Git, a source code management tool and arguably the most famous open source software project, turned 15 in April 2020. That’s a milestone no matter how you look at it, and not surprisingly our team has a lot to say about Git. From a look back at the past to newbie-friendly explanations, we’ve pulled together the ultimate guide to Git (as told by GitLab).
If you’re just getting started with software development, you’ll have questions. Luckily, we have answers including background on developer Linus Torvalds in "A beginner’s guide to Git".
The godfather of Git, Linus Torvalds.
Get more out of Git
We all spend a ton of time working with Git so it makes sense to polish up your workflow so it shines. We’ve got the lowdown on Git blame, .gitignore, how to pull frequently, and more.
Missed Git Merge?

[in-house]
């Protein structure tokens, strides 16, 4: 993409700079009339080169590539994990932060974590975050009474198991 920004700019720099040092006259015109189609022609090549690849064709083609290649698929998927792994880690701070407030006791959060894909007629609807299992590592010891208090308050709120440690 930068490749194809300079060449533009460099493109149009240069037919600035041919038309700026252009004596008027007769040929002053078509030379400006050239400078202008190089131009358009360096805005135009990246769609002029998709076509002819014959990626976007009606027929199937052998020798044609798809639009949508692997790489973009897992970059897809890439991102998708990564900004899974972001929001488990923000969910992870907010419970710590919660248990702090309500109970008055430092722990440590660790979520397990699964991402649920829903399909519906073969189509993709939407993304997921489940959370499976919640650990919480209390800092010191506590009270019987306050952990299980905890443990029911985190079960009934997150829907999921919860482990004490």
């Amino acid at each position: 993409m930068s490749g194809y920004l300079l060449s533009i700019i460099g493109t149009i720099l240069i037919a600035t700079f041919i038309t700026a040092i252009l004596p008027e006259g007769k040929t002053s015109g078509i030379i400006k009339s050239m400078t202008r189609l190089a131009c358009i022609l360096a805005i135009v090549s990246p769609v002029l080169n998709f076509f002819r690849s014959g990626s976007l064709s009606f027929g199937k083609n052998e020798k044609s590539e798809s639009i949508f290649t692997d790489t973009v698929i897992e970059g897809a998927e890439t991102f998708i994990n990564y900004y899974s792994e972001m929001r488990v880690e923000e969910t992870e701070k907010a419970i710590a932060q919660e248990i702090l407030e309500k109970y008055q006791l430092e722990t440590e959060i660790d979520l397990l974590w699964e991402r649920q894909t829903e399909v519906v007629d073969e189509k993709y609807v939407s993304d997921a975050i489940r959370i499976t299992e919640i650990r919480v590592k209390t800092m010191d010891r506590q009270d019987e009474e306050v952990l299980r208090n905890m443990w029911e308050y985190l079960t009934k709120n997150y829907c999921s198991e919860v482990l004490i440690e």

Not everyone was lucky enough to attend the actual, in-person Git birthday party. Here’s our first-person account of the festivities, complete with lots of pictures.
Why Git flow doesn’t always go with the flow
You can have too much of a good thing, and if you doubt that, perhaps it’s because you haven’t yet encountered Git flow. Although designed to streamline development it ends up creating extra effort – too many branches and too much task switching. Never fear, though, we have a solution.
Git goes (really) big
When Git was invented 15 years ago, video streaming (and gaming) weren’t even on the horizon. Git can handle those huge files but there’s one hiccup: You can’t just download the one you need, Git insists you download all of them. Enter Git Partial Clone which speeds up the process so you can just grab the file you need. Here’s how it works.
GitLab and GitHub on Git
Never say never
Brendan also admitted that 15 years ago, he was never ever going to use Git. Ahem. Feel free to enjoy his mea culpa.